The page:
51 per cent of food bank users in eastern Ontario miss a meal to pay bills: Report

Clients of food banks across eastern Ontario are being given a voice in a new report looking at who uses food banks across the region.

The survey was conducted in the fall of 2019 through Food Banks United, a group made up of several food banks across Stormont, Dundas, Glengarry and Grenville Counties, also including Rideau Community Health Services.

“They were very open. They wanted their story to be heard,” said Bonnie Pidgen Cougler from the South Grenville Food Bank.

"Having the survey is an opportunity to open our eyes on some things we didn’t even realize. It also has given us an opportunity to have a document that we can share with our MPs, our MPPs, our municipal government and people in our communities that change policy."

Questions on the survey touched on employment, food insecurity, transportation and housing, and direct quotes from clients can be found throughout the report.

The survey also highlights some surprising numbers about food bank use in the area.

"90 per cent are renting, 70 per cent of their income is going to rent and only 13 per cent of our respondents actually have subsidized housing,” said Joanne McIntyre from Rideau Community Health Services.

"When you’re paying out 70 per cent and that's just rent, that doesn’t include if they have to pay utilities on that, which a majority of rental units are having utilities on top of that, so there is nothing left for food. When we don’t have our basic needs and food is one of those basic needs, its hard to be able to function to do many other things in our lives so they rely heavily on us."

Another surprising stat was that 41 per cent of food bank users said they had gone a full day without a meal and 51 per cent said they missed a meal to pay for something else like rent or utilities.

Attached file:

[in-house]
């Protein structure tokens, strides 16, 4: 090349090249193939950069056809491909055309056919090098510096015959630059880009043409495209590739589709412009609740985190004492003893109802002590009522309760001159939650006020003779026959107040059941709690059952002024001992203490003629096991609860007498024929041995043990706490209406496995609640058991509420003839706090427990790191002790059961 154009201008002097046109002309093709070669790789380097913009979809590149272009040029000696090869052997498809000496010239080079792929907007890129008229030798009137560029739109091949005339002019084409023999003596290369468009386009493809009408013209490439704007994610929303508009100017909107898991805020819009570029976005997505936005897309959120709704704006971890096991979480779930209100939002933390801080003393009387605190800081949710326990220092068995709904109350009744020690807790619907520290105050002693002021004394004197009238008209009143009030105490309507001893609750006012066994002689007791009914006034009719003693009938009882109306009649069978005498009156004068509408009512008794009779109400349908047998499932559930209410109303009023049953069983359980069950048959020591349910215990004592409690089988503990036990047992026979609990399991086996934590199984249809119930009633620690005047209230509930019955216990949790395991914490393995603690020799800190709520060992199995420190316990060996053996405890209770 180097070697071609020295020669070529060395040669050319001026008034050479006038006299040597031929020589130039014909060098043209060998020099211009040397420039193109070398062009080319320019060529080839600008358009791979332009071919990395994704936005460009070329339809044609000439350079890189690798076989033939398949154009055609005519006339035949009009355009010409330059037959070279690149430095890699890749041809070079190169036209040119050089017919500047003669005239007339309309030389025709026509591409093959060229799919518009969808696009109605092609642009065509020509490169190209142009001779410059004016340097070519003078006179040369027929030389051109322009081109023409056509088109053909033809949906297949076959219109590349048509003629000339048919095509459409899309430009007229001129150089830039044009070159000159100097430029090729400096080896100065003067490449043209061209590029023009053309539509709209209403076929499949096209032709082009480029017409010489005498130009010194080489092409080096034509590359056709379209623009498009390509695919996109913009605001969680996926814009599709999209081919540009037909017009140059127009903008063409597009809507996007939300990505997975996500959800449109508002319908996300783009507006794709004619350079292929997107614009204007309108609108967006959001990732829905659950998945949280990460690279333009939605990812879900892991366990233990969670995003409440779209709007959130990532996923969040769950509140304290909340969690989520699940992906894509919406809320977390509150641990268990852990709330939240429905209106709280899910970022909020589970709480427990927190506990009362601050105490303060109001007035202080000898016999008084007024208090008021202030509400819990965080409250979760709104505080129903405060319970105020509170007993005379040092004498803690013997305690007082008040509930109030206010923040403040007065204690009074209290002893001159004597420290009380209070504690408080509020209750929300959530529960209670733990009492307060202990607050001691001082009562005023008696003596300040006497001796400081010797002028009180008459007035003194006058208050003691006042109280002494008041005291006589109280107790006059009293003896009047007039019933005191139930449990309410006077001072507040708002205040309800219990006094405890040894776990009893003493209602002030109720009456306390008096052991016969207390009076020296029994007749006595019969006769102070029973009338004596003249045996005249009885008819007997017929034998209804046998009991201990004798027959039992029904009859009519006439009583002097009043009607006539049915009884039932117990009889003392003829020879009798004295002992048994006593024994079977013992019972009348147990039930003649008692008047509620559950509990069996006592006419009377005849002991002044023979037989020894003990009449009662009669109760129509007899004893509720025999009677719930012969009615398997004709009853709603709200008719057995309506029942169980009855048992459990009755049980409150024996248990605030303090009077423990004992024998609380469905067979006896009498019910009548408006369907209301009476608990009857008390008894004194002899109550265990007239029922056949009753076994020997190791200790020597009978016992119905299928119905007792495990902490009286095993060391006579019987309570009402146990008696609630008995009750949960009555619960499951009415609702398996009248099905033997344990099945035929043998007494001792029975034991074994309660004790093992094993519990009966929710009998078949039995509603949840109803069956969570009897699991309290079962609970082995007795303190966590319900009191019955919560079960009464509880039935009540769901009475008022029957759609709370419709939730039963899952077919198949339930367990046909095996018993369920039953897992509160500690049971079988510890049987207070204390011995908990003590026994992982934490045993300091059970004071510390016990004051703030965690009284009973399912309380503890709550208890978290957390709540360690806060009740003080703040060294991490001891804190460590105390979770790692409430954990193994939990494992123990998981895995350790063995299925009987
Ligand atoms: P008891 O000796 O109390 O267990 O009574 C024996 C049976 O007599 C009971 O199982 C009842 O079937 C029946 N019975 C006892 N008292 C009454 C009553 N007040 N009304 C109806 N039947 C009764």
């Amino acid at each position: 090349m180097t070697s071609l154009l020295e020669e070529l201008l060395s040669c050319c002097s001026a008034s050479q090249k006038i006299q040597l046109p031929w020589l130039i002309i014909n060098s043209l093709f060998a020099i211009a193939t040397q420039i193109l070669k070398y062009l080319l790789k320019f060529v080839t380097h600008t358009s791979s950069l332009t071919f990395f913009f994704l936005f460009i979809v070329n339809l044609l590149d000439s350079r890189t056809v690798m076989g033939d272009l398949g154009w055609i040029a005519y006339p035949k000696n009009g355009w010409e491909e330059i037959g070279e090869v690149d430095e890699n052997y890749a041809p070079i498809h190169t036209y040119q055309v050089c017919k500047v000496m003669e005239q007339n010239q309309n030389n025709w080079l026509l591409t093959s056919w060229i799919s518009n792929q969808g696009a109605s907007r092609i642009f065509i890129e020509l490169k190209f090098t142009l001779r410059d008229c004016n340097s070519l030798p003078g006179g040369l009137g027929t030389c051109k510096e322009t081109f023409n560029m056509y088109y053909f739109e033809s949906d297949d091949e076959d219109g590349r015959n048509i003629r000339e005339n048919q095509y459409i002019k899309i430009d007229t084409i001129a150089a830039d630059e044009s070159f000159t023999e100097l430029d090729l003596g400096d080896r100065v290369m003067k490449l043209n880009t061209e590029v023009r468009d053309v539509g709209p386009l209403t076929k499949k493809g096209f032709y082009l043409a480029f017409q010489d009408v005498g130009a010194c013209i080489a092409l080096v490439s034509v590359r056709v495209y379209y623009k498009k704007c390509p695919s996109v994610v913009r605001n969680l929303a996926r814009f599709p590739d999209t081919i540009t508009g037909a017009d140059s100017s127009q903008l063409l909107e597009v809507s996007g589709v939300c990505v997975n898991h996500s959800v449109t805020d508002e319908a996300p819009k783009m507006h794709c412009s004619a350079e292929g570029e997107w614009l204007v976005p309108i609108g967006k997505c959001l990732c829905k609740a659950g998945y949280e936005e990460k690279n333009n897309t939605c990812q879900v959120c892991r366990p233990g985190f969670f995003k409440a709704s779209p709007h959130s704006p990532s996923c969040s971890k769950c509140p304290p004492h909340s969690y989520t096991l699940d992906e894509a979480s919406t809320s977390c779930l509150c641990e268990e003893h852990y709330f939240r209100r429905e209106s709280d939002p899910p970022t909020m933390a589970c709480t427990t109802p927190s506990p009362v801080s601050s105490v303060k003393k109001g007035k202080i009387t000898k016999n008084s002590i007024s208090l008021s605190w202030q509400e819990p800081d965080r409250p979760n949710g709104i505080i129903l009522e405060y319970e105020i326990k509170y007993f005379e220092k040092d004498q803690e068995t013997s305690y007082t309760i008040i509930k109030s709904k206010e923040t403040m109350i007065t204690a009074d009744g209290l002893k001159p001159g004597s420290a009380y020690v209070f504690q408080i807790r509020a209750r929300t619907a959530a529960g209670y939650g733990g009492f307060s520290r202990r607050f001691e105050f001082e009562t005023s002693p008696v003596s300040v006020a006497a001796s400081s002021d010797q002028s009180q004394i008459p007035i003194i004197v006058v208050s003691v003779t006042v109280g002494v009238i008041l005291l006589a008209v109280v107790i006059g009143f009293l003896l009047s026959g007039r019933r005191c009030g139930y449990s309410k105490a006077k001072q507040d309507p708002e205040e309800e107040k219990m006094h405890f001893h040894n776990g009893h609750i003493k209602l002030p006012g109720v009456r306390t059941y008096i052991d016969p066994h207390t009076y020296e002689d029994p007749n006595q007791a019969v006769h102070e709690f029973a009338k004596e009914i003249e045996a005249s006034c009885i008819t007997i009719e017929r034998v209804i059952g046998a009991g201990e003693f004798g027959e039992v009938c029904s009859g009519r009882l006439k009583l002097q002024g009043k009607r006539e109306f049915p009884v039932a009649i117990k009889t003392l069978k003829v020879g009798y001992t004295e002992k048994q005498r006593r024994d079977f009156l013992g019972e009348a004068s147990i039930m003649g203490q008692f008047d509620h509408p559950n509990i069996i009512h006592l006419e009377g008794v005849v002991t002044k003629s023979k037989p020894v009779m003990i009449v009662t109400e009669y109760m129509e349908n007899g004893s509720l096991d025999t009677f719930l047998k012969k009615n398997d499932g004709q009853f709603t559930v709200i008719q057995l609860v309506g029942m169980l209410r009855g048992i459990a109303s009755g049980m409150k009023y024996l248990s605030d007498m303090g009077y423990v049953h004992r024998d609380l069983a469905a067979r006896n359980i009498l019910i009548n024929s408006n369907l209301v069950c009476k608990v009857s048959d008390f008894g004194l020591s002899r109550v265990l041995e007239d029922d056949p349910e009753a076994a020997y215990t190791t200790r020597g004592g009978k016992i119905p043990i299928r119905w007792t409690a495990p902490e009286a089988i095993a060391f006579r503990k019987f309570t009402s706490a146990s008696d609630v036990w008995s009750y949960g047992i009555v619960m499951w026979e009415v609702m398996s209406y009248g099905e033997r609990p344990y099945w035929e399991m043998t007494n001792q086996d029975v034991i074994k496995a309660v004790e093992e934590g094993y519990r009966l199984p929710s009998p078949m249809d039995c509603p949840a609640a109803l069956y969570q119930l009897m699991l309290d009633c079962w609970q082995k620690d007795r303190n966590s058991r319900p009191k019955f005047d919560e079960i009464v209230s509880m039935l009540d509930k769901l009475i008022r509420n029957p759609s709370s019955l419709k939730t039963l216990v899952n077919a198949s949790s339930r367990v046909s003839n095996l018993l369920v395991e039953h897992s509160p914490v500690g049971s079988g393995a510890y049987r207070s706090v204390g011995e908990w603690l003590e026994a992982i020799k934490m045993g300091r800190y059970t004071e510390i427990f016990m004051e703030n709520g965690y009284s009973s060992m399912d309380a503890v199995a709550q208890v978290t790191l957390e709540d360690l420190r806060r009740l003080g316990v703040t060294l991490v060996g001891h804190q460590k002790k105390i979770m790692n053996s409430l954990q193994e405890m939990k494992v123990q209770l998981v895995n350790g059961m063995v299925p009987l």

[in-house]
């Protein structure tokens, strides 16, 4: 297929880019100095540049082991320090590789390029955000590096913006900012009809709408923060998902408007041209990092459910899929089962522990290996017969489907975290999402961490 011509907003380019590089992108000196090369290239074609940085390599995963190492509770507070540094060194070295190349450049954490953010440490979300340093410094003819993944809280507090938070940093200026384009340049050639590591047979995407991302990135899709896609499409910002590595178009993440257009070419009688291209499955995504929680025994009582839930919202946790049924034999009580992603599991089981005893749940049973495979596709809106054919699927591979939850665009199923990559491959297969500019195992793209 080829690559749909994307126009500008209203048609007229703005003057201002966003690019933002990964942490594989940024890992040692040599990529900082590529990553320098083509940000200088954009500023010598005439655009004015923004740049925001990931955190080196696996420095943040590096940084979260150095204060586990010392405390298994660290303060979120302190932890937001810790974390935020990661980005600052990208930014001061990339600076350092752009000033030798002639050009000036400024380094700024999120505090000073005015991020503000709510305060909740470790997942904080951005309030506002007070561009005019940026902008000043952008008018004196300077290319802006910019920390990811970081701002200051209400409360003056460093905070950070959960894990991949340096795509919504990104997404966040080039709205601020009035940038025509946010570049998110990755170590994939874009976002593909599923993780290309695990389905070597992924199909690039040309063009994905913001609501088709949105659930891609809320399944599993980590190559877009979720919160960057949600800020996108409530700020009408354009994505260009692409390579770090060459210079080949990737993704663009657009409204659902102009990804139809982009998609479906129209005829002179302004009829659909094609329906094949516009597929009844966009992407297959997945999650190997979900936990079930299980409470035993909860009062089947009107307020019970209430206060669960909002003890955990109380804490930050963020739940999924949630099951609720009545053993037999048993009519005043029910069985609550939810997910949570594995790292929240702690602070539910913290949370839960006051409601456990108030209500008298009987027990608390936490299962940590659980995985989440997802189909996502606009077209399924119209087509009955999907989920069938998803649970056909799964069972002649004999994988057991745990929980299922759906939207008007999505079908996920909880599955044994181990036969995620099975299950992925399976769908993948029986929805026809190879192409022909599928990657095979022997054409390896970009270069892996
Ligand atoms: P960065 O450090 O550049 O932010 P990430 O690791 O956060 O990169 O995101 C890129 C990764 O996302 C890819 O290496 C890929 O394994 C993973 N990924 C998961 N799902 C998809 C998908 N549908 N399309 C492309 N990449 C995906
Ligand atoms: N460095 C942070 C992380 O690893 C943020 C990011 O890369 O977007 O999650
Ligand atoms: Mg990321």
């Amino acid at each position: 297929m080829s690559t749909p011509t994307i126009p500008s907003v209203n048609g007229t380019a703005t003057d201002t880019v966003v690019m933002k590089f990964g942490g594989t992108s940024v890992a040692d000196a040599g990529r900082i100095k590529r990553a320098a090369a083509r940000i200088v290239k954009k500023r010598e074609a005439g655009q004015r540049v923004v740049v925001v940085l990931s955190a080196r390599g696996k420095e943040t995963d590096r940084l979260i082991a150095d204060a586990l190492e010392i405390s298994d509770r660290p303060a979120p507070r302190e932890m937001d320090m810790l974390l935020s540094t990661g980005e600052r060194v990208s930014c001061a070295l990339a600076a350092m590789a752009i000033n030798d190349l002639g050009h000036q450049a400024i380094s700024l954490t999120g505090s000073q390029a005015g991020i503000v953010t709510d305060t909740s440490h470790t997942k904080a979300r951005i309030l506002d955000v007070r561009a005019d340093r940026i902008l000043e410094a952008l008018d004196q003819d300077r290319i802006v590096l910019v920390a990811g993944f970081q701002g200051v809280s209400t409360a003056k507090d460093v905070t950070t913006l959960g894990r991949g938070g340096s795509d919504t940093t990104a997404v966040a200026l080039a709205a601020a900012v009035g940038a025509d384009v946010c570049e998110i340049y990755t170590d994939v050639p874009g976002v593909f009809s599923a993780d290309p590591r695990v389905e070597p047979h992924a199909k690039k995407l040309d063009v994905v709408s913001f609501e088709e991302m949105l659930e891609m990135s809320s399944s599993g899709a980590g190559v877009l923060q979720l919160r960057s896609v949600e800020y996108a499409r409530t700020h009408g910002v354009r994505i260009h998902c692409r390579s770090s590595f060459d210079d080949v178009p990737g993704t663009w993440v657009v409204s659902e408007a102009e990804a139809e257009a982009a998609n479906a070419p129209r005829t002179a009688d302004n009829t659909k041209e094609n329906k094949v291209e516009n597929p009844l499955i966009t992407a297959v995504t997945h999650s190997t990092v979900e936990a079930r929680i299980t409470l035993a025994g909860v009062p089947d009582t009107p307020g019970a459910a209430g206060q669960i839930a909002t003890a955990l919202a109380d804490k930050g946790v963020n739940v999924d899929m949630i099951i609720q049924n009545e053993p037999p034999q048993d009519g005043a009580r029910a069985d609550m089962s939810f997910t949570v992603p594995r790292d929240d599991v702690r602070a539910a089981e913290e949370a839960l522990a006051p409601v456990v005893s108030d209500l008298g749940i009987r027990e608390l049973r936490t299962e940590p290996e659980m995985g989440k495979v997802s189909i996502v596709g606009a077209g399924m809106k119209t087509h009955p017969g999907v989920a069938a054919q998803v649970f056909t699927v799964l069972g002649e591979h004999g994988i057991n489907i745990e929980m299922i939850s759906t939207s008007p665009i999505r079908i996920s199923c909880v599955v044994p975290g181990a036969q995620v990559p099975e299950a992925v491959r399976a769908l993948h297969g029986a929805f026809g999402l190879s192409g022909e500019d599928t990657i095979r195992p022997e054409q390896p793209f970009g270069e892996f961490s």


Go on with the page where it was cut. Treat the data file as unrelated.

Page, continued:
Carolyn Stewart from Feed Ontario says the numbers are in line with provincial levels.

"They are very similar to provincial levels. Affordable housing is a key piece to us. The reason people ultimately visit food banks is due to a lack of income, a lack of income to be able to afford all of their basic necessities, and for housing to be considered affordable its supposed to be about 30 per cent of your monthly income."

Lisa Duprau from the Agape Centre in Cornwall says the COVID-19 pandemic has also brought in more people in to food banks.

"It kind of threw a wrench into things,” Duprau said.

"I still think the results we got were very accurate and a true picture of what people are dealing with. The pandemic has brought in a whole different clientele; we have people now that need support that were employed, either full time or part time and now need assistance with food.”

One person surveyed even said they had to take extreme measures to help feed their family.

"We did have someone disclose that they had to have prostitution to pay the bills and put food on the table,” said Pidgeon Cougler.

"I can’t imagine that being my mother, my daughter, my sister having to do that.”

Food banks united included three recommendations in the report, including:

  • Closing the gap between current social assistance rates and the actual cost of basic necessities
  • Utilizing the current definition of disability under the Ontario Disability Program, and 
  • Encourage all levels of government to make decisions through a poverty lens.

The group also met with several mayors and members of the Ontario and federal governments over a virtual meeting to discuss the results.

Cathy Ashby from House of Lazarus in Mountain, Ont. said there’s a lot of myths about food banks and people who use food banks.

“If people can read the report and see the statistics, they will see that these are people that they live beside. Twenty-two per cent are working. This coronavirus, for instance, will send more families to the food bank. It’s situational poverty,” Ashby said.

So also noted that food banks aren’t just for getting food.

"We have resources for housing for other needs that you may have at this time so just knock on the door or give us a call."

"I would just like to thank this group.” added Pidgeon Cougler.

"Working together, collaborating together has really been a game changer on helping everyone in our community have a brighter future.”

The full Voices Untied 2020 report can be found here.